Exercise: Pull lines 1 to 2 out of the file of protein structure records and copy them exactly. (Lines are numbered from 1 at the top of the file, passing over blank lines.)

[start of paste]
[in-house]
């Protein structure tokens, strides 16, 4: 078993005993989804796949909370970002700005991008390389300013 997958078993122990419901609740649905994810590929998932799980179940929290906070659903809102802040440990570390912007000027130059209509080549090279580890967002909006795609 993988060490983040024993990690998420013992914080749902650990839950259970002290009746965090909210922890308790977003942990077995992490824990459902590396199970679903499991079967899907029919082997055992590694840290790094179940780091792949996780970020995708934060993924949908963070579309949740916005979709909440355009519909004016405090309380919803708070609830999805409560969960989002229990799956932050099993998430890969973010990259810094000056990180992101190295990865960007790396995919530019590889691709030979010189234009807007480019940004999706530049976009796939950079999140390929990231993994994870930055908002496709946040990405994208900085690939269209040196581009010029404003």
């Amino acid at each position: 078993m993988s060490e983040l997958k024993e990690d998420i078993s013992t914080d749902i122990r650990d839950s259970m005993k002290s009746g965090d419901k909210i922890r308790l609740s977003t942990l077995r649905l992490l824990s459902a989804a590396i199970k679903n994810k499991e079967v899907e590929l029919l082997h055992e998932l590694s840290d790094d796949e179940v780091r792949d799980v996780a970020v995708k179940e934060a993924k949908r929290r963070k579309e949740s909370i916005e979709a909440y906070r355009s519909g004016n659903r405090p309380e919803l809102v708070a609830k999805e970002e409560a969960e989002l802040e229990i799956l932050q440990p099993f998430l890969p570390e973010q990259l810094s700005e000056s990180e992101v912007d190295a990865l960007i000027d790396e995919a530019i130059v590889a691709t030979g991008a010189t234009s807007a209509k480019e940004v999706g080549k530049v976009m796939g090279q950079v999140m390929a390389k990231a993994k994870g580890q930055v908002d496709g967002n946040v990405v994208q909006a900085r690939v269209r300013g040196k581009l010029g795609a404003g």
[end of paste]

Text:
[in-house]
């Protein structure tokens, strides 16, 4: 078993005993989804796949909370970002700005991008390389300013 997958078993122990419901609740649905994810590929998932799980179940929290906070659903809102802040440990570390912007000027130059209509080549090279580890967002909006795609 993988060490983040024993990690998420013992914080749902650990839950259970002290009746965090909210922890308790977003942990077995992490824990459902590396199970679903499991079967899907029919082997055992590694840290790094179940780091792949996780970020995708934060993924949908963070579309949740916005979709909440355009519909004016405090309380919803708070609830999805409560969960989002229990799956932050099993998430890969973010990259810094000056990180992101190295990865960007790396995919530019590889691709030979010189234009807007480019940004999706530049976009796939950079999140390929990231993994994870930055908002496709946040990405994208900085690939269209040196581009010029404003």